Thursday, August 11, 2011

Sometimes A Nudge and Insult Is Necessary

I was reading Ambiga's interview with Malaysiakini just now. I must say that given of the past history of EC not really doing much in its electoral reforms, this has already raised the need of civil societies and election watchdogs to pressure, or in another word, "nudge" the commission to do as what they have demanded simply with the argument of that they have the similar role capacity of a federal court judge, as what she said.

The few paragraphs from the interview pointed to that above:

However, in a recent interview with Malaysiakini, Ambiga said she believes that the electoral reform movement must engage with the EC, and that the commission will change only under pressure from the people.

“I still have hope. I still have hope that things can move,” she said firmly.

The former Bar Council president reiterated that the federal constitution places election commissioner on the same position as a federal court judge, therefore leaving the EC out of the picture of electoral reform would be a mistake.
“I think we probably have to do both (EC and ruling parties). The EC may feel they are powerless, we don't agree and sometimes it is a question of empowerment, and we have to keep persuading them that in fact, they have power more than they think they have.

“They are the body, in my view, it is their responsibility. Shifting the focus away from them would be the wrong thing to do because you are sending the message that they are not responsible for the state of elections in this country and I disagree with that.

“I think they are entirely responsible and there are many thing they can do and I think if they have to take a stand against the government, they have to do it because they are an independent body, they are the ones who should be doing it,” she said.

And to cap things up very interestingly, Bersih 2.0 has given them exactly 90 days to implement the reforms as some sort of an ultimatum, not really, but I feel that it also adds to another way of nudging the Election Commission to do a lot clean up and fixing. Many have believed that Pakatan can win well in election, but if they lose, it's likely of the vote fraud and manipulation. Therefore, the ball is now in the EC's court. Now is the time. The chances of holding a general election end of this year has been stalled following the world market meltdown in the last 4 days. Almost RM 100 billion got wiped out in the local stock market. When this happened, all of Najib's economical programs will substantially delayed and the ETP being limped and dragged to next year at most - meaning no elections at this point of time and only next year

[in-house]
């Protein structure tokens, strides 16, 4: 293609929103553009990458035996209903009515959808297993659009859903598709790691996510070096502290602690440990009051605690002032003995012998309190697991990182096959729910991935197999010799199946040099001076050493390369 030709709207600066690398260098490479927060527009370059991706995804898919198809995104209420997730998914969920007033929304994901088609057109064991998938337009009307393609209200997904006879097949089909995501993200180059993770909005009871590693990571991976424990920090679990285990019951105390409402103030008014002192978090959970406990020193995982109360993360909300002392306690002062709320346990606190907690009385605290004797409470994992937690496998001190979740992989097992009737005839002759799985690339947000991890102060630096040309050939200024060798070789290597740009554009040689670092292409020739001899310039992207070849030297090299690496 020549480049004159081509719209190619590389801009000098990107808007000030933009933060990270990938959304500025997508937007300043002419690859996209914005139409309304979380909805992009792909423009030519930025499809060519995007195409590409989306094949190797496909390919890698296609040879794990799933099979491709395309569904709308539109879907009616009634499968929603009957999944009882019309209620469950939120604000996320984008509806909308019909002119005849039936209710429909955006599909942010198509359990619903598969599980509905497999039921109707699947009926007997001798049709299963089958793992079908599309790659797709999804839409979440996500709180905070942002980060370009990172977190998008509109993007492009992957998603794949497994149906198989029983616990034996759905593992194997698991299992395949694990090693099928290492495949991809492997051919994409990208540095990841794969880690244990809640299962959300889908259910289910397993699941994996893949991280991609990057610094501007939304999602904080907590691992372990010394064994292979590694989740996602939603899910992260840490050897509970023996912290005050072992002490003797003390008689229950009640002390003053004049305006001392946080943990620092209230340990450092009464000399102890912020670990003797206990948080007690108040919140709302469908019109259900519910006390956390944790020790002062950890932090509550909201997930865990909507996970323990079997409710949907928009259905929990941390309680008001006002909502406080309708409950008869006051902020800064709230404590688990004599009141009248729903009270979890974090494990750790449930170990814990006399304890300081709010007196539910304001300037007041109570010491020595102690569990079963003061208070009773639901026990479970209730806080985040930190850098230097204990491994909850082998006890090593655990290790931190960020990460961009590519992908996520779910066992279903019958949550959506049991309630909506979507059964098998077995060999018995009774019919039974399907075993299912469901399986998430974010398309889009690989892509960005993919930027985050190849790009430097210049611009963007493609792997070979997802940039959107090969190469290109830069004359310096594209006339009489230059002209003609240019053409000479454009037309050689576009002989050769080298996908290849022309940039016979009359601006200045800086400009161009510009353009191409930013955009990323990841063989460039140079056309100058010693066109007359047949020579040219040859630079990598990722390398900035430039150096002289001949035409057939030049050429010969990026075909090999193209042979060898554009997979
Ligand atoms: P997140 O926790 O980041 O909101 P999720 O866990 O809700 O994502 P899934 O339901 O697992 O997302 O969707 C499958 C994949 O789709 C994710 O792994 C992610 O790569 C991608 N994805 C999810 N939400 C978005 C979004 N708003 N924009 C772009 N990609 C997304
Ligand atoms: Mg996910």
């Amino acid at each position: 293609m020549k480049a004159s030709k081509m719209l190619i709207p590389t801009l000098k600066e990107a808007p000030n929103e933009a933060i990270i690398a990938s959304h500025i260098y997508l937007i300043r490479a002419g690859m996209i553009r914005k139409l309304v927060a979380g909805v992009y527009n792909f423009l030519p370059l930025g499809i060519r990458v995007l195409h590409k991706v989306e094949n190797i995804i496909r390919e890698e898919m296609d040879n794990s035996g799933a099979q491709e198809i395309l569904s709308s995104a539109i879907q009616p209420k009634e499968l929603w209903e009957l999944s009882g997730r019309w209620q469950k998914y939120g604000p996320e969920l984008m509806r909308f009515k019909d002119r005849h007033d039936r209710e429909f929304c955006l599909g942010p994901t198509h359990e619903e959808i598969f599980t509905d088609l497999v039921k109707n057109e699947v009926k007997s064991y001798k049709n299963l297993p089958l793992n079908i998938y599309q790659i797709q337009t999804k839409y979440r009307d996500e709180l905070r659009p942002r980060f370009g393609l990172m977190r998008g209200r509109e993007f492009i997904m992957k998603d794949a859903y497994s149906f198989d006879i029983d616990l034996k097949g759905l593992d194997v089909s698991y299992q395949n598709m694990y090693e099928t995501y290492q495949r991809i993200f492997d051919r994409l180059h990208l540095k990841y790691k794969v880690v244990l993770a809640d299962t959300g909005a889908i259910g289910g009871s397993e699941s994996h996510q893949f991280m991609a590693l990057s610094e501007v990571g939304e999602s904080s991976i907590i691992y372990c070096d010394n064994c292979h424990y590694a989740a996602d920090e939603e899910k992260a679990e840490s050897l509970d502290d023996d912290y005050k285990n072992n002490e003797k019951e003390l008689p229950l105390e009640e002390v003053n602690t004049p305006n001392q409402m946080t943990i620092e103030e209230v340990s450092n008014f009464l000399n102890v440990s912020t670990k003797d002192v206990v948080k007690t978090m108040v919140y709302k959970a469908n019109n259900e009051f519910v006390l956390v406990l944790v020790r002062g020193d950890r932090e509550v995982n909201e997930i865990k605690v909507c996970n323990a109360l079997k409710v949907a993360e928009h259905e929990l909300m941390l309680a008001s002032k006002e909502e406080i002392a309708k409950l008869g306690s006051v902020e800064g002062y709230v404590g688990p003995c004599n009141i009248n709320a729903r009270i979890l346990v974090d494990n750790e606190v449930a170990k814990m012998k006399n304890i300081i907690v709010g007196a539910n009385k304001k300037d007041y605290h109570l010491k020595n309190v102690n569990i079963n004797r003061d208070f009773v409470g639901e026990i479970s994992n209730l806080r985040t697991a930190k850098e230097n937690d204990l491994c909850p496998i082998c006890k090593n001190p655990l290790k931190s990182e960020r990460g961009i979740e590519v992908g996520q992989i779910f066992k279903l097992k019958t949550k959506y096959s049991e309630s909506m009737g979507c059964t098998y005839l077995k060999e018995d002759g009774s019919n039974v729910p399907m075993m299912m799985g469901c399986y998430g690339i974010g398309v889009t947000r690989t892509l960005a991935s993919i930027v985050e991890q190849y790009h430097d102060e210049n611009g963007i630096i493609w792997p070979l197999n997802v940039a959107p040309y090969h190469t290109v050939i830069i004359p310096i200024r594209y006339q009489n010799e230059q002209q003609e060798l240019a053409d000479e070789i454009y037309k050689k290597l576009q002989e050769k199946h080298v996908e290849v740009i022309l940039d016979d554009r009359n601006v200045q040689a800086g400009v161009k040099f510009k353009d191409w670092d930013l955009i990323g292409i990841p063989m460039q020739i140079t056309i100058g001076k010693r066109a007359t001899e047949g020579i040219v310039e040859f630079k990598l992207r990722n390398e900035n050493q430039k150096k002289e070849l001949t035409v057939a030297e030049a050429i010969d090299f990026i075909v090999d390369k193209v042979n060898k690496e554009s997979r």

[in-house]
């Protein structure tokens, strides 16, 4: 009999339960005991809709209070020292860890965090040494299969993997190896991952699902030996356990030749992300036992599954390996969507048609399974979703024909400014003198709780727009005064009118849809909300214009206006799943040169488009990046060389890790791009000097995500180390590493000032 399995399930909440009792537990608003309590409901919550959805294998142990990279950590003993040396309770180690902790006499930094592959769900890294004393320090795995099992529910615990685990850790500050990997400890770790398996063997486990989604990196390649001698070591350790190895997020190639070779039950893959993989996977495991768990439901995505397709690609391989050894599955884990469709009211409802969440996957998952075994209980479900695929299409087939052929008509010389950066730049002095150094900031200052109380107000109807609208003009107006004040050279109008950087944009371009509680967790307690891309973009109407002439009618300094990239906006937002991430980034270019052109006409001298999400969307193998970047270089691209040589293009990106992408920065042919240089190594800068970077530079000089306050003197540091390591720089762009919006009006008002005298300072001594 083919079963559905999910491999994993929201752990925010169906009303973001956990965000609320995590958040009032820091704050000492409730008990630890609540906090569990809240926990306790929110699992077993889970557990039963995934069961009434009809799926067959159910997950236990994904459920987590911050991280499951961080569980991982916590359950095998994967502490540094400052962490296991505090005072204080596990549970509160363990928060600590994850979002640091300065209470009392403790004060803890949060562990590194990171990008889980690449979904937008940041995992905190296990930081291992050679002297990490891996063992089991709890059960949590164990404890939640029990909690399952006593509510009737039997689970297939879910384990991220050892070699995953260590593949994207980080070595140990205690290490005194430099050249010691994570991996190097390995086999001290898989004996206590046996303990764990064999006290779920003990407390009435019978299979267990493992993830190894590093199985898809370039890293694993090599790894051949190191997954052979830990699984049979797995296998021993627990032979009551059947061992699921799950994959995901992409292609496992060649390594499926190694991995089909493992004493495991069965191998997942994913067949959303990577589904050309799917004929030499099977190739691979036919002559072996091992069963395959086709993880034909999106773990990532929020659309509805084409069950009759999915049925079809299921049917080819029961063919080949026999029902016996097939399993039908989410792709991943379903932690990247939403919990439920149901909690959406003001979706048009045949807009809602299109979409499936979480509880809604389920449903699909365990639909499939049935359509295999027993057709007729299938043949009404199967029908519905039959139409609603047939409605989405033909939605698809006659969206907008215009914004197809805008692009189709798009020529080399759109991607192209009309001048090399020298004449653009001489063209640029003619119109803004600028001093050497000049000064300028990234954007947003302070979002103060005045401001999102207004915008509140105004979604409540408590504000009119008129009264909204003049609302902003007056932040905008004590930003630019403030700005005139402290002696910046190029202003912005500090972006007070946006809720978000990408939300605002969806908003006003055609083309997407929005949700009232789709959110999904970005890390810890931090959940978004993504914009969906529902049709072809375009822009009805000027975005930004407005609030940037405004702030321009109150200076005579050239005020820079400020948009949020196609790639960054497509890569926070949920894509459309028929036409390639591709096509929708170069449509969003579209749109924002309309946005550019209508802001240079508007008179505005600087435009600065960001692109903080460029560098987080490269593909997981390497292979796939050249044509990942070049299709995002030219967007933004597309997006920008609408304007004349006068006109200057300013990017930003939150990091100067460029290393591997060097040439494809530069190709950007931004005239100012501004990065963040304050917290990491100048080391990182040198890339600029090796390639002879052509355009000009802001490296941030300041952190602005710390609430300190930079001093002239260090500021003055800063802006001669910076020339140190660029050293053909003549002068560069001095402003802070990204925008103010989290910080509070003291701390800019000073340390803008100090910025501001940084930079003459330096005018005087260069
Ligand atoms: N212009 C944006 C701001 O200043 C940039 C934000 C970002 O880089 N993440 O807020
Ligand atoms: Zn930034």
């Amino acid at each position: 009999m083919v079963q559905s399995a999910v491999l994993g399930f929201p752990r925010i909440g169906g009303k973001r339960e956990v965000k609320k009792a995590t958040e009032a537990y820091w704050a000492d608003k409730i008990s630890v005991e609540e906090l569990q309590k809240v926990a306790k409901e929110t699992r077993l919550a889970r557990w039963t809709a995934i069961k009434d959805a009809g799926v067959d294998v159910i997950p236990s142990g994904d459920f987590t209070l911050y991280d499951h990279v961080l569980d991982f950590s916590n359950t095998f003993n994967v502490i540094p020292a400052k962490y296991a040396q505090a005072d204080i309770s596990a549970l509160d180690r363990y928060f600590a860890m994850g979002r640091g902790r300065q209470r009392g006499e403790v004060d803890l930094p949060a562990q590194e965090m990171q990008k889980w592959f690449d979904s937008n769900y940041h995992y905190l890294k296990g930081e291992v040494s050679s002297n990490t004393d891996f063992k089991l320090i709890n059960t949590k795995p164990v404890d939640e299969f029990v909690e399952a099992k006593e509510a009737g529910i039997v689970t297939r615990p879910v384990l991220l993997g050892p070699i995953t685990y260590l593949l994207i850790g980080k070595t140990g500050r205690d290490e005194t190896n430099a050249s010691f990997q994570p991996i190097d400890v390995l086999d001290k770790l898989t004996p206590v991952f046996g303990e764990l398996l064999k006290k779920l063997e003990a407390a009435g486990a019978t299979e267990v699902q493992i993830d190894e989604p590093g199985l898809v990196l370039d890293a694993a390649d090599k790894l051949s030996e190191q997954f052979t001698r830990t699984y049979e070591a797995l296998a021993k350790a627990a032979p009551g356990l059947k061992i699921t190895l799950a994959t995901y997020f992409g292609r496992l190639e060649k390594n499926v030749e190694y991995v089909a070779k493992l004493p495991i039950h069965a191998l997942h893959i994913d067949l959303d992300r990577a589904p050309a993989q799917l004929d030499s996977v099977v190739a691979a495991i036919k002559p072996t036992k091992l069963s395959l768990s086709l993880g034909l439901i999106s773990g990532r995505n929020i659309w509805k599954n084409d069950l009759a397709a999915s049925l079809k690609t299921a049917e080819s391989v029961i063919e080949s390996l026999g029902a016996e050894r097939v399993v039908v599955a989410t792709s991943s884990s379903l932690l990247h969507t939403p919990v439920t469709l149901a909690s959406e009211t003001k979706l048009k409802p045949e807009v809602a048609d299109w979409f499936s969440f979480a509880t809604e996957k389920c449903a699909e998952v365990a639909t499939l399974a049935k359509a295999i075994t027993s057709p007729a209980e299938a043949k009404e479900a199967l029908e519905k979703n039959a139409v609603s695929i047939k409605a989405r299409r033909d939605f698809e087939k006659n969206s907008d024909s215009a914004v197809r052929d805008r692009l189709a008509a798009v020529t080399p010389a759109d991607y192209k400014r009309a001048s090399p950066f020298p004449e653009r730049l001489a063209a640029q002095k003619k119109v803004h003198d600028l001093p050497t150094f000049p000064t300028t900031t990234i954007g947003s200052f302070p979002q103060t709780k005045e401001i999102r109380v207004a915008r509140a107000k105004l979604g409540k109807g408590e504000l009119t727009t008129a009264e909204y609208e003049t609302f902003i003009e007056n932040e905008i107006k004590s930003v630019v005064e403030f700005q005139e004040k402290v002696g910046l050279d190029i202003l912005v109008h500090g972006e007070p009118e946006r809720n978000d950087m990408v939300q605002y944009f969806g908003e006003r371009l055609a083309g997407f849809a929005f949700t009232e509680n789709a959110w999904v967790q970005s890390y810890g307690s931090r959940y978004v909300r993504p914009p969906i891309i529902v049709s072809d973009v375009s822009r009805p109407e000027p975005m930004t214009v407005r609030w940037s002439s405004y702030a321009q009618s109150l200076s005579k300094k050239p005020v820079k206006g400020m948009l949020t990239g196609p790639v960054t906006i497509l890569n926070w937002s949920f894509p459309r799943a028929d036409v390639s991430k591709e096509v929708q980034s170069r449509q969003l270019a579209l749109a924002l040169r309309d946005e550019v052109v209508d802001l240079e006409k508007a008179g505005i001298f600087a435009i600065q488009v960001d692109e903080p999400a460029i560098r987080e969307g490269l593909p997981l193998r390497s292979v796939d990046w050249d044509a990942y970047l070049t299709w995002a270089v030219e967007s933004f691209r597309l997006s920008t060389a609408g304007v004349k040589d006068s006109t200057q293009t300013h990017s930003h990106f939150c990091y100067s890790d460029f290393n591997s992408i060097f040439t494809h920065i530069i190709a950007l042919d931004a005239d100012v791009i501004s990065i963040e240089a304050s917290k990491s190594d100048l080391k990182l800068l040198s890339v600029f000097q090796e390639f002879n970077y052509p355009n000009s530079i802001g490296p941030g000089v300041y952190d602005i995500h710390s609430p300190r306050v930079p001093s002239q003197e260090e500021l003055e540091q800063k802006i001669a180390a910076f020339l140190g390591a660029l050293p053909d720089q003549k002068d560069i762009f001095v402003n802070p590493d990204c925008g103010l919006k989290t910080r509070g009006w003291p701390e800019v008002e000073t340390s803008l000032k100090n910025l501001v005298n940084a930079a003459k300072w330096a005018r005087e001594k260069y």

Interestingly. I feel that it is important to move one more level up. The level of awareness of fraud election and the mismanagement by the present government of the day at the rural areas is still at the unsatisfactory level. The main factor is no doubt the lack of access to alternative media whereas the national media is hogged with pro-government stuff. Therefore, what Wan Ahmad said of the present media being fair is not really accurate, but a mere excuse to skirt out of the eight demands that Bersih was demanding about.

It's true that currently Bersih's impact doesn't reach much in the rural area. There is a need to get people there to realize. I've noticed that PR has embarked on a strategy to coincide with the Raya celebrations. During the Tenang by-election campaign, several news reports have pointed out that voters there don't really give a damn or totally ignorant to the present problems faced - inflation, bread and butter difficulties, etc.. they just have the blind faith on the leaders. To some, relying on the profit of palm oil, rubber and so forth would not help much. With the kind of mindset, the country cannot progress that far.

Example of responses would include: "I don't know; I heard they wanted to demonstrate or whatever; I don't care about politics;" - and allow me to add to that - "Do I care?" 

How are people going to convince these people of the mistakes that they are making? Didn't someone said of the saying "Blind faith to the leaders will get you killed?" From my understanding, the young who were originated from the rural areas have already started to educate their relatives, family and friends in the areas of new things that they ought to know. But the problem is of the mindset of unwilling to take in the eye-opening revelations. Excuses would come in the way.

So I think, that sometimes verbal insults have to be necessary to shake up and reveal things. It may be crazy, and yes some will call me crazy but sometimes it will get people to realize of their mistakes. I once recalled scolding an Indian amah during the Hulu Selangor by-election campaign, that when I read of the woman's laments of no help for the last 20 years despite repeated requests and yet voted for the same party over and over again. As the saying goes, if you don't like it, then change it. That got me wondering whether if it's lack of knowledge or blind faith that plays the scenario.

This is why I said that nudging and insult sometimes can be necessary, although it can be bad.

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